For example, the main terminal building has corrugated roofing, plenty of large windows and a balcony platform that spreads across the whole building. This has been modelled well in the sim, with excellent use of texturing to represent rust and other imperfections that have aged over time. Other outer buildings also have similar levels of detail, with small air con units, ventilation shafts and even small planters present. Other buildings such as car parks are littered with 3D cars, and the nearby shopping centre is full of accurate branding and billboards advertising local companies. It’s a level of detail that I really appreciate and allows you to really get a feeling of being at the airport.
My only complaint is that despite how good the hangars look, they are closed, with no option for me to go in and park up my aircraft after a day of flying. After seeing how some developers are embracing the ability to have the hangars open/close automatically, it would be great to see Orbx step up in this regard. It’s a minor thing, but something I personally enjoy doing after a few circuits.
You can tell that Orbx has unparalleled access to the airport, thanks to the absolutely stellar interior modelling. Many will argue that the inside of the airport doesn’t matter for airport scenery, but Orbx goes beyond what’s expected to actually provide a meaningful experience. While the inside of the main terminal has a great amount of attention to detail, the most striking element for me was the inclusion of the airport’s history. Along the corridors of the airport are numerous canvases that offer an insight into the airport’s 100-year history. Each of them is here in the sim, completely legible. Not only that, but signage at the airport is really well done, fully legible and adds another layer of authenticity to the product. You can also check out the Orbx offices and meet the virtual team. I remember the airport terminal vividly from my own personal experience, and the facilities, offices and signs are where I remember them being, which is really amazing. Essendon Airport genuinely oozes detail in every corner.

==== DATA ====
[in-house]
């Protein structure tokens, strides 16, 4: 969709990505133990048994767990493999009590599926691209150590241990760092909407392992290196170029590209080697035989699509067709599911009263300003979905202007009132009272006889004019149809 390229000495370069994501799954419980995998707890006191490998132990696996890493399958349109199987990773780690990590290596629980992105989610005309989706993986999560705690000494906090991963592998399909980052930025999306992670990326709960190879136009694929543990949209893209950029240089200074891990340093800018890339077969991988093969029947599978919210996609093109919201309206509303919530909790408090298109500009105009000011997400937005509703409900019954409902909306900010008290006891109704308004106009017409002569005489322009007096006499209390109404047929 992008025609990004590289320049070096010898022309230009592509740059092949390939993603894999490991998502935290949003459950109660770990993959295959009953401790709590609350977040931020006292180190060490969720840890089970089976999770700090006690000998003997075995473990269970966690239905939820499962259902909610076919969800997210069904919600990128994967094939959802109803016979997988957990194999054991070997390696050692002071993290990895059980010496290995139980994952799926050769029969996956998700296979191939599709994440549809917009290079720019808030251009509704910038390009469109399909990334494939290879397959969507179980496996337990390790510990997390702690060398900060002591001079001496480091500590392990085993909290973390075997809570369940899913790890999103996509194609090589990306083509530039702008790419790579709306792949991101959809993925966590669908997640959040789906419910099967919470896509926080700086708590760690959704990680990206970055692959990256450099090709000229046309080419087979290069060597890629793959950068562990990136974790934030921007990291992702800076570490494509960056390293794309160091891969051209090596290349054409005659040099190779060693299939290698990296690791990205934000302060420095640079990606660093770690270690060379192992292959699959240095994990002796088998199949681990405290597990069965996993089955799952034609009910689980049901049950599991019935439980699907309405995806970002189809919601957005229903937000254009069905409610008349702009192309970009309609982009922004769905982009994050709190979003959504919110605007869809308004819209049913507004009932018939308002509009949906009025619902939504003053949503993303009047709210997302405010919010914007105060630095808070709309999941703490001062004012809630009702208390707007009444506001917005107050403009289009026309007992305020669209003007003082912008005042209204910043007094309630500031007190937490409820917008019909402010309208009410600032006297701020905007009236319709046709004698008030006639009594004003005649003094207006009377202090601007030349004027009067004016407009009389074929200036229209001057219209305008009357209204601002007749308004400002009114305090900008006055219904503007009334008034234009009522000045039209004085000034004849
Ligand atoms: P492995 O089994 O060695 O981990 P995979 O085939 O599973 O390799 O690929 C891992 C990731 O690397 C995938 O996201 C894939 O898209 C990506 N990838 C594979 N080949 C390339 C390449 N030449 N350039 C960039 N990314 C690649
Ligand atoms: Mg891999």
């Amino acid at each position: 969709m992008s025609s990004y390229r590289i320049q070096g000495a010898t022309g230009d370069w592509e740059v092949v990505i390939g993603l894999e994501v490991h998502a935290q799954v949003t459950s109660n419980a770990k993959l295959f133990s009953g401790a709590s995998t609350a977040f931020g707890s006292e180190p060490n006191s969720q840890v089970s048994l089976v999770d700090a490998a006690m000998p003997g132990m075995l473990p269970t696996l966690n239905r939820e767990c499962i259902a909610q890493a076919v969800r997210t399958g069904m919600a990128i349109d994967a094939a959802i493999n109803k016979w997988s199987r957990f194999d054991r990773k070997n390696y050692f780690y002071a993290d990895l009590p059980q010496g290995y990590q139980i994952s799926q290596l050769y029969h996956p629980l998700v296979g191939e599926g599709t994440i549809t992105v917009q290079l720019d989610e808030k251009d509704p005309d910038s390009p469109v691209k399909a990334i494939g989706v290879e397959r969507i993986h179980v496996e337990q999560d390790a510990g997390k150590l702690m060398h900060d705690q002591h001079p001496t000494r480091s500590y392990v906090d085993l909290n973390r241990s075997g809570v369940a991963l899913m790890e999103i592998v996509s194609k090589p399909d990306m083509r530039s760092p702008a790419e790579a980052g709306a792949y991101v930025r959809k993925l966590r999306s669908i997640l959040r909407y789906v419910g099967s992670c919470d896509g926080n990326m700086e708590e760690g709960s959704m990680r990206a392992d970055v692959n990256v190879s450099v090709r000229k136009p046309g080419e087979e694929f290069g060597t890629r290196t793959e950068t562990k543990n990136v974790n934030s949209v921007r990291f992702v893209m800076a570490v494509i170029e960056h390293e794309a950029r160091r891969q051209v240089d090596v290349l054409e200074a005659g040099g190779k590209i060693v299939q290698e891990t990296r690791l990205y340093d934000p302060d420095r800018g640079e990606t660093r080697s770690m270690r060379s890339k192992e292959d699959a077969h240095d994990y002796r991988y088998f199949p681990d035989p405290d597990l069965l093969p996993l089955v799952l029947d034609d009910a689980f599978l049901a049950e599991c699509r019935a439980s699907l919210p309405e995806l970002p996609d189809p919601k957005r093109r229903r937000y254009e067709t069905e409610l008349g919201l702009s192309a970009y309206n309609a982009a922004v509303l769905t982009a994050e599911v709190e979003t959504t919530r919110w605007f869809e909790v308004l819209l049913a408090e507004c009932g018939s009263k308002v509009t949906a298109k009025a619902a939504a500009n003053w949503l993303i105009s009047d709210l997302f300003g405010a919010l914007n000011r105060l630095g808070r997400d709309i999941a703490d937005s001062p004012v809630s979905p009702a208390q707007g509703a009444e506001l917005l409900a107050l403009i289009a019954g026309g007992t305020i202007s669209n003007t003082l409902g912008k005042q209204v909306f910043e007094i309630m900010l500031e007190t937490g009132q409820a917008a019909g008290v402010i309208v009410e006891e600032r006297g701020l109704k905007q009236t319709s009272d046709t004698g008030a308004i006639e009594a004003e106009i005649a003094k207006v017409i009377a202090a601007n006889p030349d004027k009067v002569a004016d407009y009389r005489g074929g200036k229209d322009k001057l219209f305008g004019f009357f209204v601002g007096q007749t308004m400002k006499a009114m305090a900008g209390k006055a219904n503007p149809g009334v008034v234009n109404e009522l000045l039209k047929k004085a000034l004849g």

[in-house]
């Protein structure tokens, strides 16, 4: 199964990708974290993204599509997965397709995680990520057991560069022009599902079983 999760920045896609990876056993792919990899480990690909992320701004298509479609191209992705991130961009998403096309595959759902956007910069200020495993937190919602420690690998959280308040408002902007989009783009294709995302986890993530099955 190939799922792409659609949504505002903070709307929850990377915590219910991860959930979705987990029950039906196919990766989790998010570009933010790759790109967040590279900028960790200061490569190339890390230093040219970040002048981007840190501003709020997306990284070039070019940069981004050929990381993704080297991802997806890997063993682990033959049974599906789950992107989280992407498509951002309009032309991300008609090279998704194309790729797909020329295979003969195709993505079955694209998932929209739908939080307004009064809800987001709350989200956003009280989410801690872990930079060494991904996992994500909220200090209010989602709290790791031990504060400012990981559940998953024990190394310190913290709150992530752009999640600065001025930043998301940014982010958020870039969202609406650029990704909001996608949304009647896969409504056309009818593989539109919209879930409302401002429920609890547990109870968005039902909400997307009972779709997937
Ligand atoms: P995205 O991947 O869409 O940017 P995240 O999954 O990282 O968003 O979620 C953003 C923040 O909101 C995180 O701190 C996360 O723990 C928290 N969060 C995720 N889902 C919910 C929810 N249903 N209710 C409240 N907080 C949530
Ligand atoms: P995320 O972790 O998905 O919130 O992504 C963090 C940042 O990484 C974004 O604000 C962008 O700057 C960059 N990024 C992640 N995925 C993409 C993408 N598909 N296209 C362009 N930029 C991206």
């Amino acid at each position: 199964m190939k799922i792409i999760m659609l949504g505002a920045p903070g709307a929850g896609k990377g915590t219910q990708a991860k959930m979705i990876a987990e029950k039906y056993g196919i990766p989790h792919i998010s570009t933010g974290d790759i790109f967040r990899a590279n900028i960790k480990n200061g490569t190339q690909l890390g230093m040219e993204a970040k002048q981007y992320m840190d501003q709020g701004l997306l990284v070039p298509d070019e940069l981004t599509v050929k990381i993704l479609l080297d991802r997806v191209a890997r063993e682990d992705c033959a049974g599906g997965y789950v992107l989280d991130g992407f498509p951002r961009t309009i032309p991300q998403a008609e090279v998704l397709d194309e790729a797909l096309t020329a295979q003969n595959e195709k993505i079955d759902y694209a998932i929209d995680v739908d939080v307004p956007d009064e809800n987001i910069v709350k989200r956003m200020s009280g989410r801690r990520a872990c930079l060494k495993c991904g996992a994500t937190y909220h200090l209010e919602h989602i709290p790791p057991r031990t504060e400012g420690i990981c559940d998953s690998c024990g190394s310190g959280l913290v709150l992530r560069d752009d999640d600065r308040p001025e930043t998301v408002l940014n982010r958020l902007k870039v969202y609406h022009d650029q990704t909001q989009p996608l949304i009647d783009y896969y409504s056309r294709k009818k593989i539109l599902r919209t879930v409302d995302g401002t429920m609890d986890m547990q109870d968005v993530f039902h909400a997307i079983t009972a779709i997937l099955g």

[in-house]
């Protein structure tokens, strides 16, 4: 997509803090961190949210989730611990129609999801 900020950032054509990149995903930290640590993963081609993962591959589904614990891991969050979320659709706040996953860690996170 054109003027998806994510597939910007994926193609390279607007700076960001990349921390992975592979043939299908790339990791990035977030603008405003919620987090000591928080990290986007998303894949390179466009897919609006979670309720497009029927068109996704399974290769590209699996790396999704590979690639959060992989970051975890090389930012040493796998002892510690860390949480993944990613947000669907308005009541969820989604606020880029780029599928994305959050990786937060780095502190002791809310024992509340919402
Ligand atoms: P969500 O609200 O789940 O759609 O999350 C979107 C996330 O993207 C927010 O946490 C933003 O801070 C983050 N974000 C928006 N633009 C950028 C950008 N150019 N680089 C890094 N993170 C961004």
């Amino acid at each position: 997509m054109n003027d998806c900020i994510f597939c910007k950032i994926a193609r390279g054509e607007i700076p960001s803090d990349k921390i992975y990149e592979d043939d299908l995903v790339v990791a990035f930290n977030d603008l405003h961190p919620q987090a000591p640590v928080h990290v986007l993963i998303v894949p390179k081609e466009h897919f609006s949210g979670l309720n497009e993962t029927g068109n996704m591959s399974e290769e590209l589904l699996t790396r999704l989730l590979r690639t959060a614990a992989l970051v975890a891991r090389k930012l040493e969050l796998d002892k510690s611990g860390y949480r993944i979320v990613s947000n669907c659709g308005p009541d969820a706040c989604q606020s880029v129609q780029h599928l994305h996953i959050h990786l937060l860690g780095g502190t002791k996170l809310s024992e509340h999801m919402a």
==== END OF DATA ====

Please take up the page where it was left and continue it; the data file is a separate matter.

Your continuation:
Although this is a steller scenery product in its own right, there are a few minor issues that could easily be addressed in a future update, along with some other changes I would love to see. One example is how the taxiway signage lights up at night. It’s fairly flat in terms of colour and doesn’t provide any additional light source on the ground near it. This is a relatively minor detail, but one that is noticeable when the night lighting elsewhere looks great. Another example is the use of rain hitting the glass on the terminal itself. This effect is becoming increasingly common amongst other scenery developers and adds a new level of immersion. It’s sadly missing here, so it would be great to see that added in the future.
Perhaps one of the most impressive things about this scenery is the performance. Despite the huge amount of quality and detail across the entire airport, there was little performance degradation. Certainly nothing noticeable anyway. It’s clear that Orbx is really getting to grips with the simulator and its capability, and beginning to push the boundaries of what can be achieved in a modern platform.
My time at Essendon Fields Airport was full of nostalgia and amazement. Orbx is renowned for its quality scenery products and this is one of those classics that will be remembered. It may not have the same appeal as the likes of Innsbruck or even the main Melbourne Airport, but the history surrounding the airport and the fine detail throughout put Essendon Fields in the Classic Orbx Airport category for me.